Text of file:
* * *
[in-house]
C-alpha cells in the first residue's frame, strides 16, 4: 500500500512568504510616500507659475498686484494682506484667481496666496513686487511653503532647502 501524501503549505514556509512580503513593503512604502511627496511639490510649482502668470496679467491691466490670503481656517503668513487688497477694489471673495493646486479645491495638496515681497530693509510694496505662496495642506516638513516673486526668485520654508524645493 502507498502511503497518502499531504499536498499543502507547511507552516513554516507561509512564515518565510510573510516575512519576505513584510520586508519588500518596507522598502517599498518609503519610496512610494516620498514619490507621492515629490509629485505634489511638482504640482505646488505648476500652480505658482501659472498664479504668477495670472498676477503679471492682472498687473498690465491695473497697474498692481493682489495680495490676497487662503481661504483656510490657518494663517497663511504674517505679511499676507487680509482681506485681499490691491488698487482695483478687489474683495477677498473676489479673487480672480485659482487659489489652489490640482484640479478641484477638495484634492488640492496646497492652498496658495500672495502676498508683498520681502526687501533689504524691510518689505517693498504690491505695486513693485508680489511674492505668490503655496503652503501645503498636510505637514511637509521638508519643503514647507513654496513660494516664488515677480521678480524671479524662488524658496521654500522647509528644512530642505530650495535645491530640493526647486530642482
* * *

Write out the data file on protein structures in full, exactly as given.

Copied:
[in-house]
C-alpha cells in the first residue's frame, strides 16, 4: 500500500512568504510616500507659475498686484494682506484667481496666496513686487511653503532647502 501524501503549505514556509512580503513593503512604502511627496511639490510649482502668470496679467491691466490670503481656517503668513487688497477694489471673495493646486479645491495638496515681497530693509510694496505662496495642506516638513516673486526668485520654508524645493 502507498502511503497518502499531504499536498499543502507547511507552516513554516507561509512564515518565510510573510516575512519576505513584510520586508519588500518596507522598502517599498518609503519610496512610494516620498514619490507621492515629490509629485505634489511638482504640482505646488505648476500652480505658482501659472498664479504668477495670472498676477503679471492682472498687473498690465491695473497697474498692481493682489495680495490676497487662503481661504483656510490657518494663517497663511504674517505679511499676507487680509482681506485681499490691491488698487482695483478687489474683495477677498473676489479673487480672480485659482487659489489652489490640482484640479478641484477638495484634492488640492496646497492652498496658495500672495502676498508683498520681502526687501533689504524691510518689505517693498504690491505695486513693485508680489511674492505668490503655496503652503501645503498636510505637514511637509521638508519643503514647507513654496513660494516664488515677480521678480524671479524662488524658496521654500522647509528644512530642505530650495535645491530640493526647486530642482